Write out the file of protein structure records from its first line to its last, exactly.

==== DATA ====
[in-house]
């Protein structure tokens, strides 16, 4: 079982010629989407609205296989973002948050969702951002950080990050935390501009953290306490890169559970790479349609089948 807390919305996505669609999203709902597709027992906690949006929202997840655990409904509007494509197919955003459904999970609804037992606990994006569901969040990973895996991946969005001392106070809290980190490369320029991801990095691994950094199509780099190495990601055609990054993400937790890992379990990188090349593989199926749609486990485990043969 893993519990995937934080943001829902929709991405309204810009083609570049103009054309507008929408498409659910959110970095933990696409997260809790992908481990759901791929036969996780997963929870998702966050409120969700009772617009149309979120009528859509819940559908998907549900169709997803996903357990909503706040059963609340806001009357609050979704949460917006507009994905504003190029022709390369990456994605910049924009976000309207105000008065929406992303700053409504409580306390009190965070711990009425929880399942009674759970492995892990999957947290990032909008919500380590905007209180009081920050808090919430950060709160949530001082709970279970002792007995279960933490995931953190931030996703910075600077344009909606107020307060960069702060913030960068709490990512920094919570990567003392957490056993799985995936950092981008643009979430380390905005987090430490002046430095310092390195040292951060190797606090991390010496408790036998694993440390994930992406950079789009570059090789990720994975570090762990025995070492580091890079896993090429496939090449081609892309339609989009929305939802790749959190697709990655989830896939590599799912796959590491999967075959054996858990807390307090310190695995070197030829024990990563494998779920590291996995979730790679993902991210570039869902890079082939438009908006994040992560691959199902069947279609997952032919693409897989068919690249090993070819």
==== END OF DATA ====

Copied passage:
[in-house]
């Protein structure tokens, strides 16, 4: 079982010629989407609205296989973002948050969702951002950080990050935390501009953290306490890169559970790479349609089948 807390919305996505669609999203709902597709027992906690949006929202997840655990409904509007494509197919955003459904999970609804037992606990994006569901969040990973895996991946969005001392106070809290980190490369320029991801990095691994950094199509780099190495990601055609990054993400937790890992379990990188090349593989199926749609486990485990043969 893993519990995937934080943001829902929709991405309204810009083609570049103009054309507008929408498409659910959110970095933990696409997260809790992908481990759901791929036969996780997963929870998702966050409120969700009772617009149309979120009528859509819940559908998907549900169709997803996903357990909503706040059963609340806001009357609050979704949460917006507009994905504003190029022709390369990456994605910049924009976000309207105000008065929406992303700053409504409580306390009190965070711990009425929880399942009674759970492995892990999957947290990032909008919500380590905007209180009081920050808090919430950060709160949530001082709970279970002792007995279960933490995931953190931030996703910075600077344009909606107020307060960069702060913030960068709490990512920094919570990567003392957490056993799985995936950092981008643009979430380390905005987090430490002046430095310092390195040292951060190797606090991390010496408790036998694993440390994930992406950079789009570059090789990720994975570090762990025995070492580091890079896993090429496939090449081609892309339609989009929305939802790749959190697709990655989830896939590599799912796959590491999967075959054996858990807390307090310190695995070197030829024990990563494998779920590291996995979730790679993902991210570039869902890079082939438009908006994040992560691959199902069947279609997952032919693409897989068919690249090993070819």